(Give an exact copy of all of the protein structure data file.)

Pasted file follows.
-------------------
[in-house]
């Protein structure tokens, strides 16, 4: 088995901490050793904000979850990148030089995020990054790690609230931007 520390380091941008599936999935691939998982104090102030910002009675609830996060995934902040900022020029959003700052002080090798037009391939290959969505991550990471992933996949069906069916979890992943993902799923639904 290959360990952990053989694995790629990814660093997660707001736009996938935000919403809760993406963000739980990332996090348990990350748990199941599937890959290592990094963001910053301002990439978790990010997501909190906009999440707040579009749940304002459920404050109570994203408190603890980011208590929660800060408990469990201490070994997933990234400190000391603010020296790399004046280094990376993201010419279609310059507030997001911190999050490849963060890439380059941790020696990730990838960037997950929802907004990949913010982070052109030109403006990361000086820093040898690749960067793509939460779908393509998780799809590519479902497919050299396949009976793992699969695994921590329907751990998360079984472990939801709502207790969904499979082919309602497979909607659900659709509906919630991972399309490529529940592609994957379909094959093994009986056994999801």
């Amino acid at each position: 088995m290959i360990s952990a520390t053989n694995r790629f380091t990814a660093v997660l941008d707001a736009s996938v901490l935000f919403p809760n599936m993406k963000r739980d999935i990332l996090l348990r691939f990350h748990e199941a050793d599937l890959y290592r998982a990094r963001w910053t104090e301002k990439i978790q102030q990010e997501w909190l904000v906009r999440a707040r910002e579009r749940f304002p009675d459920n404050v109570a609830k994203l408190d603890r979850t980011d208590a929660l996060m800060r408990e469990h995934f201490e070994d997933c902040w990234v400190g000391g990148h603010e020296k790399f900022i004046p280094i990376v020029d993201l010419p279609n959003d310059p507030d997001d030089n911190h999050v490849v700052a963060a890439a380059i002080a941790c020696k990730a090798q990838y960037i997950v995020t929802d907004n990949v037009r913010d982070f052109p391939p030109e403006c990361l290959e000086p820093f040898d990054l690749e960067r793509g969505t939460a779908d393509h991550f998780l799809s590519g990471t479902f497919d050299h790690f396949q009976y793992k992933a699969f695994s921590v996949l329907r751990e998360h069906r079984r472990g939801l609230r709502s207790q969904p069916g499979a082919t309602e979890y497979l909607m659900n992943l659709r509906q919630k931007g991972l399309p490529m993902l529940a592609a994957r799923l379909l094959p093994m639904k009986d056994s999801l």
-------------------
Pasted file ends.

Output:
[in-house]
């Protein structure tokens, strides 16, 4: 088995901490050793904000979850990148030089995020990054790690609230931007 520390380091941008599936999935691939998982104090102030910002009675609830996060995934902040900022020029959003700052002080090798037009391939290959969505991550990471992933996949069906069916979890992943993902799923639904 290959360990952990053989694995790629990814660093997660707001736009996938935000919403809760993406963000739980990332996090348990990350748990199941599937890959290592990094963001910053301002990439978790990010997501909190906009999440707040579009749940304002459920404050109570994203408190603890980011208590929660800060408990469990201490070994997933990234400190000391603010020296790399004046280094990376993201010419279609310059507030997001911190999050490849963060890439380059941790020696990730990838960037997950929802907004990949913010982070052109030109403006990361000086820093040898690749960067793509939460779908393509998780799809590519479902497919050299396949009976793992699969695994921590329907751990998360079984472990939801709502207790969904499979082919309602497979909607659900659709509906919630991972399309490529529940592609994957379909094959093994009986056994999801």
């Amino acid at each position: 088995m290959i360990s952990a520390t053989n694995r790629f380091t990814a660093v997660l941008d707001a736009s996938v901490l935000f919403p809760n599936m993406k963000r739980d999935i990332l996090l348990r691939f990350h748990e199941a050793d599937l890959y290592r998982a990094r963001w910053t104090e301002k990439i978790q102030q990010e997501w909190l904000v906009r999440a707040r910002e579009r749940f304002p009675d459920n404050v109570a609830k994203l408190d603890r979850t980011d208590a929660l996060m800060r408990e469990h995934f201490e070994d997933c902040w990234v400190g000391g990148h603010e020296k790399f900022i004046p280094i990376v020029d993201l010419p279609n959003d310059p507030d997001d030089n911190h999050v490849v700052a963060a890439a380059i002080a941790c020696k990730a090798q990838y960037i997950v995020t929802d907004n990949v037009r913010d982070f052109p391939p030109e403006c990361l290959e000086p820093f040898d990054l690749e960067r793509g969505t939460a779908d393509h991550f998780l799809s590519g990471t479902f497919d050299h790690f396949q009976y793992k992933a699969f695994s921590v996949l329907r751990e998360h069906r079984r472990g939801l609230r709502s207790q969904p069916g499979a082919t309602e979890y497979l909607m659900n992943l659709r509906q919630k931007g991972l399309p490529m993902l529940a592609a994957r799923l379909l094959p093994m639904k009986d056994s999801l």